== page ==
Being Critical of International Officiating Can Only Benefit the U.S.
The manager's post-game officiating complaint is probably the longest, most expected broken record in soccer, but one track is missing from the international compilation: an American soundbite.
It doesn't matter if your team is the underdog or the favorite, if a penalty was erroneously given or missed entirely, there is one certainty in every game: the outcome could have been different if the referee would have been competent.
Of course, he never is.
But if a fan was to only watch the post game comments from the United States, then a manager's protestation towards poor officiating would come as a surprise. Rarely is there a report of someone taking umbrage with questionable calls (or lack thereof).
It's not as if they don't happen in a U.S. international match. United States Men's National Team games are a laundry list of questionable cards, dismissals, non-calls, inconsistent judgements, and injuries (see Nigel de Jong's tackle on Stuart Holden during the recent Netherland's friendly as the latest entry of tragic decisions by officials).
And yet, time and time again, when American players are fouled, injured, or dismissed, there is no fall-out from dismal officiating.
Granted, a United States international friendly post-game press conference isn't going to make the news, but the United States has a little clout, and this is a team, coaching staff, and federation that has been known for proving itself on the field, not in the media.
If the team were to make a concerted effort to demand excellence from the refs for the remaining friendlies as well as the group stage of the World Cup, then it might help the U.S.'s chances this summer.
At the very least, it would make waves and maybe a few headlines.
Sunil Gulati and Bob Bradley aren't known for rocking the boat in international waters, but what would happen if all of a sudden they appeared sullen and surly for the next couple of months?
What if they appeared in news conferences with an imagined chip on their collective shoulders? The U.S. is a long shot to win the World Cup anyway, so maybe it isn't so imagined.
Keep in mind, there's nothing more dangerous than a team with a modicum of talent and a "nobody believes in us" attitude.
Imagine if Bob Bradley were in front of a microphone saying, "My players leave their feet, and they expect to see a card before they even stand up. I have to design four, five, and six different rosters because I don't know how many of my players will be forced to watch the game from the bench because the referee has made an error. How am I supposed to win in a climate like this? "
Picture Gulati with a microphone in front of him and instead of his smiling mug, a scowl and these words:
"I'm tired of the U.S. being issued second-rate officials that can't protect our players, can't keep up with the speed of the game, and cost us wins. It's because the world is afraid of the United States. We've gotten better, we've beaten the best, and they're frightened that we can actually win everything. "
Certainly it's a bit of grandstanding, but would it give a referee pause before issuing a card on a strong tackle?
Would the fourth foul by the same player against an American result in a card?
Maybe it would result in one extra free kick at the edge of an opponents' box.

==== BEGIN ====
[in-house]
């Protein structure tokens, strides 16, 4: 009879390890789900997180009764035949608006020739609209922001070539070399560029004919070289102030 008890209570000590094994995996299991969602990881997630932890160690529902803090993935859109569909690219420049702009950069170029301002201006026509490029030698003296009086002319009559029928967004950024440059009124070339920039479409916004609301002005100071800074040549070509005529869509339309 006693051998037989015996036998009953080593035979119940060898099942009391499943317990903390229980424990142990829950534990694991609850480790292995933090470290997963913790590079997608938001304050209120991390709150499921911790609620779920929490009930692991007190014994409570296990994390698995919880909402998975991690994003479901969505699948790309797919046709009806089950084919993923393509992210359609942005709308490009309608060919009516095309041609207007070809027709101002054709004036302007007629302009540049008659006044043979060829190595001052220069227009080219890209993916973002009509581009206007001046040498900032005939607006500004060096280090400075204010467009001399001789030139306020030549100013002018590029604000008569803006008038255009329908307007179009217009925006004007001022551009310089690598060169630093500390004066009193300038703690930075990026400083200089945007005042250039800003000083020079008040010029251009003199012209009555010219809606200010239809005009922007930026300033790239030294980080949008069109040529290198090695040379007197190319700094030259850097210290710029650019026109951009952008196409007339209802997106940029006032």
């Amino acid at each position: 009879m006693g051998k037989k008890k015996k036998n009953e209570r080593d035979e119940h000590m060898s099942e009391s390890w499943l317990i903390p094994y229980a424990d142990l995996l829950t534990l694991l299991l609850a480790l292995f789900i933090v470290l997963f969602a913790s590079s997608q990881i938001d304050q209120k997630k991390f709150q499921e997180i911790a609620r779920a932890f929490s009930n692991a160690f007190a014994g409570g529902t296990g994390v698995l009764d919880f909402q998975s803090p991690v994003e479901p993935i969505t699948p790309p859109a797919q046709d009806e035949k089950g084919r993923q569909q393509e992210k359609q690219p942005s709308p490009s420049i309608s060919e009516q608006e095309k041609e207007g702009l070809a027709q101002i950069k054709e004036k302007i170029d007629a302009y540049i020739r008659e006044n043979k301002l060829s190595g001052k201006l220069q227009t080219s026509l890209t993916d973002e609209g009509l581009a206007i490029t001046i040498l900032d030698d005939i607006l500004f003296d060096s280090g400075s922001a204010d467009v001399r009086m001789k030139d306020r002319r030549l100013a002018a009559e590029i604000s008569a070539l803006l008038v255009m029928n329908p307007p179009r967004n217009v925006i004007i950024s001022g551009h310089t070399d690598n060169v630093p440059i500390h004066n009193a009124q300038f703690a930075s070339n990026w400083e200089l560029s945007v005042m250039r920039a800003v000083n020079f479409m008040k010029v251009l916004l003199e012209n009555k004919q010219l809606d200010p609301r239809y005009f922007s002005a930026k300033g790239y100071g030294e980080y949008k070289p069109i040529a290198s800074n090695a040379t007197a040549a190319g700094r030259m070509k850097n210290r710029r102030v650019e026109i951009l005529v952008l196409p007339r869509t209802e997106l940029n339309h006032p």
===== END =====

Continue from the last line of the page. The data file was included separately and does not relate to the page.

Remember, the United States is at its best from dead ball crosses.
At the very least, it should keep referees from rival countries from officiating games (see the last U.S./Honduras match. I know that's a CONCACAF decision, but FIFA should have stepped in after the assignment was announced).
It's true that too much complaining can create "the boy who cried wolf" syndrome. All one has to do is look at Alex Ferguson, Rafael Benitez, and to a lesser extent, Arsene Wenger (he might have a gripe seeing as to how many players he's lost in recent years to ridiculous challenges) to see that calls of officiating injustice fall on deaf ears. Nevertheless, the timely criticism can be effective.
Like, perhaps, during a World Cup year.
There are plenty of reasons on why it's better to leave the officiating to the officials. You have to beat the king to be the king, and that doesn't mean by a technicality. So at some point the U.S. will have to consistently beat opponents by a number of goals.
Also, games shouldn't be decided by the refs. A team should be talented enough to win without a referee's assistance (however, there's little that separates the teams at the top, and players, managers, and owners look for the smallest of advantages, or otherwise, officials wouldn't be needed).
And there is a possibility of upsetting the powers that be, but if they're not supporting you anyway, why fear their wrath?
A stoic approach is admirable, but so is standing up and demanding an equal opportunity. The current philosophy hasn't stopped the cards, the uneven officiating, or American injuries. Maybe it's time to try something new.
It's not as if the U.S. would be fabricating such an argument. There's enough evidence in recent USMNT's history to support a case. All one has to do is start at the 2006 World Cup group match against Italy (should the U.S. have gone down to nine men?) and move forward to the last match.
When asked if there was a particular policy towards the officiating, the USSF stated that there was no organizational philosophy when it comes to officials.
Perhaps it's time to be proactive, to demand a fair shake on the world's stage, to protect players from injury, and to keep all players on the field until they deserve to be sent off.
At least, it couldn't hurt to try...I don't think.
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